Group members have seen success in convincing employees to download legitimate remote monitoring tools which are then abused by the criminals to launch attacks, as well as coercing them to malicious login portals to steal their credentials and multi-factor authentication (MFA) session cookies.

In extreme cases, the attackers have been observed sending highly threatening SMS messages to victims in order to persuade them to hand over their corporate credentials, including threats to human life.

The group is known for carrying out extensive research on their targets, learning how to impersonate victims, and mimicking their specific style of speech to appear more convincing on phone calls.

Helpdesk staff have been targeted in the past by an Octo Tempest member attempting to pass themselves off as a new employee to achieve goals such as being legitimately onboarded to the organization’s IT systems.

The same technique was used to initiate MFA changes and employee password resets, which are also carried out by the group’s SIM-swapping attacks on occasion.

After gaining initial access, Octo Tempest often engages in discovery missions to gather as much information about a company as possible, including employee onboarding processes, password policies, and remote access methods.

Defenders can look out for PingCastle and ADRecon activity as potential signals of Octo Tempest activity to investigate an organization’s Active Directory. Govmoni and Pure Storage FlashArray are used to enumerate vCenter APIs and storage arrays respectively. The group often attempts to siphon data from Azure Active Directory related to users, groups, and devices.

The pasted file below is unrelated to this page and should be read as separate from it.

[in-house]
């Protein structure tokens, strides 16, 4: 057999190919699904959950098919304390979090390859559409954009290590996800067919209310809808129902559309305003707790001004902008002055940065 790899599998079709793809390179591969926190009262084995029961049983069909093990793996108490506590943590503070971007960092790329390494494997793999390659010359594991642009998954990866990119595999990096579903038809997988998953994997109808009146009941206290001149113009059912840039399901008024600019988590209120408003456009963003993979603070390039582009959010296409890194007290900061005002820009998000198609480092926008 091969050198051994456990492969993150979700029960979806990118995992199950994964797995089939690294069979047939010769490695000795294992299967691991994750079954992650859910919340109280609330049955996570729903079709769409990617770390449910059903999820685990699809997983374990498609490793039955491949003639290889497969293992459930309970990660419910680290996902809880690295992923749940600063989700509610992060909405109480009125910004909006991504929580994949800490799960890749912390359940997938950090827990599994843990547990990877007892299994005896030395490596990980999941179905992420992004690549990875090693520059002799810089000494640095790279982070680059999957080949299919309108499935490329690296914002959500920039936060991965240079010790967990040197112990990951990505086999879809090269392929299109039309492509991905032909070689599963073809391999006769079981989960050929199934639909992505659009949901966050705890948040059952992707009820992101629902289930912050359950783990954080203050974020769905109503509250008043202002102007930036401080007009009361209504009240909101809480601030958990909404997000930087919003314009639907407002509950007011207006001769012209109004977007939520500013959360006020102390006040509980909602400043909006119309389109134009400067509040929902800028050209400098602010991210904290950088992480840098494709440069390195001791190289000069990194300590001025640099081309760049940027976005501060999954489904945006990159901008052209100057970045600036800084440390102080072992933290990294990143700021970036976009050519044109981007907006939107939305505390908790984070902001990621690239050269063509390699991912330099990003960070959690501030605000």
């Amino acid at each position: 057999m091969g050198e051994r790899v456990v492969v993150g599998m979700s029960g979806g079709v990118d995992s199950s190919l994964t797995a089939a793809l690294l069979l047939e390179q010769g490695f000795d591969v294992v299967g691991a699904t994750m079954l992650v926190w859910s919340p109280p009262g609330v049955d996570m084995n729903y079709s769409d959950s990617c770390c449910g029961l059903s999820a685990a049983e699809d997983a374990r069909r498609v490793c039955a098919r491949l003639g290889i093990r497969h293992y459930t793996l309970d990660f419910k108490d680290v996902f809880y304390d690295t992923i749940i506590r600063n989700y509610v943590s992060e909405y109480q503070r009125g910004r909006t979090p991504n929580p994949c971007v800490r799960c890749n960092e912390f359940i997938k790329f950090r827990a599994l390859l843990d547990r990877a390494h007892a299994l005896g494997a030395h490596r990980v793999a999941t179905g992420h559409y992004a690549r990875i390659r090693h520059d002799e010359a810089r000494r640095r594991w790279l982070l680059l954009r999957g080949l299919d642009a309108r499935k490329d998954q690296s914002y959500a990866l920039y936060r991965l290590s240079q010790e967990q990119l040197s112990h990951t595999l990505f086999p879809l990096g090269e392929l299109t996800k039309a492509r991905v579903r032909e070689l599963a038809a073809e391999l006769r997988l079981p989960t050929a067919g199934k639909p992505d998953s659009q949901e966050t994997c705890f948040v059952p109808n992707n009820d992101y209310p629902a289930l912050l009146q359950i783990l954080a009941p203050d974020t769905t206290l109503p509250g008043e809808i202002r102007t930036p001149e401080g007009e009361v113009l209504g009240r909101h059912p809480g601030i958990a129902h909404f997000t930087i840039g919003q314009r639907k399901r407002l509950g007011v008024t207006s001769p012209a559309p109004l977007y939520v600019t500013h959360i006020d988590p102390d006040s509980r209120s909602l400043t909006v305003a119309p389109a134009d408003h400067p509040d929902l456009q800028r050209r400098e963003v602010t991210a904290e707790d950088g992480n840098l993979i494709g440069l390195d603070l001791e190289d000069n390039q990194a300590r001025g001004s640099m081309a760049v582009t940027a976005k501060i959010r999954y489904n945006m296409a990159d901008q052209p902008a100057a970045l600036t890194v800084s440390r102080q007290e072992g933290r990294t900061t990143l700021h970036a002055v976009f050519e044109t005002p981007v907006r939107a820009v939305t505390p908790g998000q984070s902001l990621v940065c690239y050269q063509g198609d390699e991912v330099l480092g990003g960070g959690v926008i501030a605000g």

It then turns to privilege escalation methods that often hinge on social engineering too, such as convincing a helpdesk staffer to reset a password, or through SIM-swapping attacks to takeover employee accounts.

Open source tooling like Mimikatz, Hekatomb, MicroBurst, Jercretz, TruffleHog, and more are used for a variety of tasks, including the theft of secrets.

This tooling is often allowed to run due to the group’s compromise of accounts belonging to the target organization’s security team. The criminals then disable security products and reconfigure mailboxes to delete associated email alerts, use the privileged accounts to steal data that’s later used to extort the victim, install remote monitoring software, and achieve persistence.

The full list of tooling Octo Tempest uses against its victims is detailed extensively in Microsoft’s report on the group, including its “unorthodox” tips for proactive threat hunting and configurations for Azure and Entra ID.

As well as educating their workforce on the sophisticated and diverse threat Octo Tempest presents, organizations were also advised that their typical communication channels may not be safe and out-of-band channels should be considered, where possible.

The big three workplace collaboration platforms – Slack, Teams, and Zoom – have all been compromised by the group before to steal incident response plans from calls, as well as general chat logs, which are then fed into tools like Otter for transcription and later used in extortion efforts.

Extra attention should be paid to legitimate remote monitoring tools as these are often abused by the attackers, Microsoft said. While it may not be feasible to block these due to the need for their intended use, the purpose for which they’re being used should be monitored carefully to avoid the attackers achieving persistence on systems. ®